Anthem Hack: Lessons For IT Leaders - InformationWeek

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Anthem Hack: Lessons For IT Leaders
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StaceyE
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StaceyE,
User Rank: Ninja
3/24/2015 | 1:16:57 PM
Re: Anthem Hack
@ SaneIT

Very true. Then you have employees that don't follow protocols and put information at even greater risk. (Like someone we all know of that chose to employ her own server and email account while working for the state department...no names mentioned of course....)
Gigi3
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Gigi3,
User Rank: Ninja
3/3/2015 | 4:22:22 AM
Re: McGladrey and Data breach advice
"So what is the middle ground? We cannot have other parties trying to spy on the data we have trusted them with. How do we know that the third party is trusted?"

Sunita, certified by trusted agencies with certifications or accreditations.
SaneIT
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SaneIT,
User Rank: Ninja
3/2/2015 | 8:03:37 AM
Re: Anthem Hack
@StaceyE, a lot of professionals miss this point. They assume that they'll never get hacked or if it does happen that they'll notice right away and be able to shut the attack down quickly.  What we're seeing in the past 5 years or so are really slow leaks that go unnoticed for months if not years because thieves are not after a one time win.  They know that small transactions get lost in the noise and they are happy to have many small wins over one gigantic win that gets them shut down quickly.  We're crossing a threshold with cyber security now where we need to get our act together, most of the companies who have lost massive amounts of data have more people guarding their offices from people trying to steal paper and staplers than they have guarding their customer data. 
StaceyE
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StaceyE,
User Rank: Ninja
2/27/2015 | 2:18:08 PM
Re: McGladrey and Data breach advice
I agree with you completely. Security of data must be number one, and every possible step must be taken to avoid an external data breach. This is why security has to be an ongoing process with every company. System security must constantly evolve to keep up with the latest technology, and the latest threats. 

My doctors office refuses to use any type of technology for its patient information. The computers in their office are used to schedule appointments and keep patients contact information. I talked to my doctor about why they haven't adopted some type of CRM system for all their patient records and he said it is simply because they are afraid of a data breach. They would rather keep doing what they have been doing for decades (paper file) than risk losing patient data.
StaceyE
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StaceyE,
User Rank: Ninja
2/27/2015 | 2:12:18 PM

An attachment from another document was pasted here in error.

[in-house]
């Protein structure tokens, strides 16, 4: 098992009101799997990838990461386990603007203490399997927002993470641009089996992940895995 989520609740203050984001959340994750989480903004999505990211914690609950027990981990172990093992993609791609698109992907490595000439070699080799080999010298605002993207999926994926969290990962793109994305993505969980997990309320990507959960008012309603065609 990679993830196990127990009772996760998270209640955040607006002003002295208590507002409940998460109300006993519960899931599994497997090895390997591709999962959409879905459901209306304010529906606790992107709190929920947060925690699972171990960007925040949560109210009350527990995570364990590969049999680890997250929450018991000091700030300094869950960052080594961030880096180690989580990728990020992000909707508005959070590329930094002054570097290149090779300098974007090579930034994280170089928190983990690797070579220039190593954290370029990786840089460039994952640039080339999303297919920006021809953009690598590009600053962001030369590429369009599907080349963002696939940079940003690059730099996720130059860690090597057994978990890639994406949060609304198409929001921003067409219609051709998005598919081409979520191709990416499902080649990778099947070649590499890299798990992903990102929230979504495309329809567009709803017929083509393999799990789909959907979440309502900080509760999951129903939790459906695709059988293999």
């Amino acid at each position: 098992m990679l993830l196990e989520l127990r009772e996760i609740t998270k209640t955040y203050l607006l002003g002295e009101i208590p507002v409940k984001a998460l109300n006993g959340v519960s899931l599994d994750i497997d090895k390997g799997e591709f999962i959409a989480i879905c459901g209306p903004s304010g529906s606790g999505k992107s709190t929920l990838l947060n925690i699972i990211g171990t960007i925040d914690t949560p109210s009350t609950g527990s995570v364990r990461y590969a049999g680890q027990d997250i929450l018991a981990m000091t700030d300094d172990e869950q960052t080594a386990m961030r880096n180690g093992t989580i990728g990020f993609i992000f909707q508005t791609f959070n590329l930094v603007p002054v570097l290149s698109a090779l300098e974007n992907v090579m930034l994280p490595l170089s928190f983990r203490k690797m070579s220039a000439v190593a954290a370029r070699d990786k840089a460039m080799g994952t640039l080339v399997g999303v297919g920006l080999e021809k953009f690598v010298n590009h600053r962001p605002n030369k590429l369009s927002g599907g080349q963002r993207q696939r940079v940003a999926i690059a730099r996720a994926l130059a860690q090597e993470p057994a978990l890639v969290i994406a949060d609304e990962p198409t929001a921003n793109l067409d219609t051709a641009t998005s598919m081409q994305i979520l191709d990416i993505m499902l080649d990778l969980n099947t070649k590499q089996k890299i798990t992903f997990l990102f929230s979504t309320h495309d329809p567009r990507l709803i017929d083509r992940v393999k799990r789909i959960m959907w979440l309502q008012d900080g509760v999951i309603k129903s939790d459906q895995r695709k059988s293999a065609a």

Re: Anthem Hack
Very good point. I think you are absolutely right. The least attention you get, the more apt you are to get away with the crime. 
SaneIT
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SaneIT,
User Rank: Ninja
2/26/2015 | 8:03:12 AM
Re: Anthem Hack: Lessons For IT Leaders
@SunitaT0

I'm not at all blaming developers or programmers and I do understand that they aren't the ones making the feature requests.  My point is that access to any and all data has become the standard.  Not only do people want their data they want it presented in multiple ways, exportable and easy to manipulate.  What I'm saying here is that without giving customers what they want you won't have much of a business.  Finding the balance between keeping customers happy and keeping them protected is a tough one.  Make them jump through too many hoops and you'll lose them,  hide their data from them and you'll lose them, get hacked and leak their data and you're lose them after they blast your company on social media for a week or two.

 
SunitaT0
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SunitaT0,
User Rank: Ninja
2/25/2015 | 1:43:42 PM
Re: McGladrey and Data breach advice
@anon: I agree. IT departments are already looking into newer types of security. A lot of companies have adopted homomorphic encryption and biometrics as explained by one of the articles on this website.
SunitaT0
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SunitaT0,
User Rank: Ninja
2/25/2015 | 1:34:39 PM
Re: McGladrey and Data breach advice
@gigi3: So what is the middle ground? We cannot have other parties trying to spy on the data we have trusted them with. How do we know that the third party is trusted?
SunitaT0
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SunitaT0,
User Rank: Ninja
2/25/2015 | 1:31:19 PM
Re: Anthem Hack: Lessons For IT Leaders
@saneIT: Developers have had a lot of trouble in keeping up with what the management/marketing people promise and what they deliver. Developers have never on one occassion tried to come up with something that clearly has problems. They always want the most secure form of software usage, however they are blown away with the standards that marketing people have set for the software, and this mismatch creates all the problems for the software security.
SunitaT0
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SunitaT0,
User Rank: Ninja
2/25/2015 | 1:25:15 PM
Re: Anthem Hack: Lessons For IT Leaders
@sachinEE: Data vulnerabilities would always be there and we cannot ensure proper protection to the end user, what we can do though, is facilitate alms to them in an event where such an attack occurs and people are affected.
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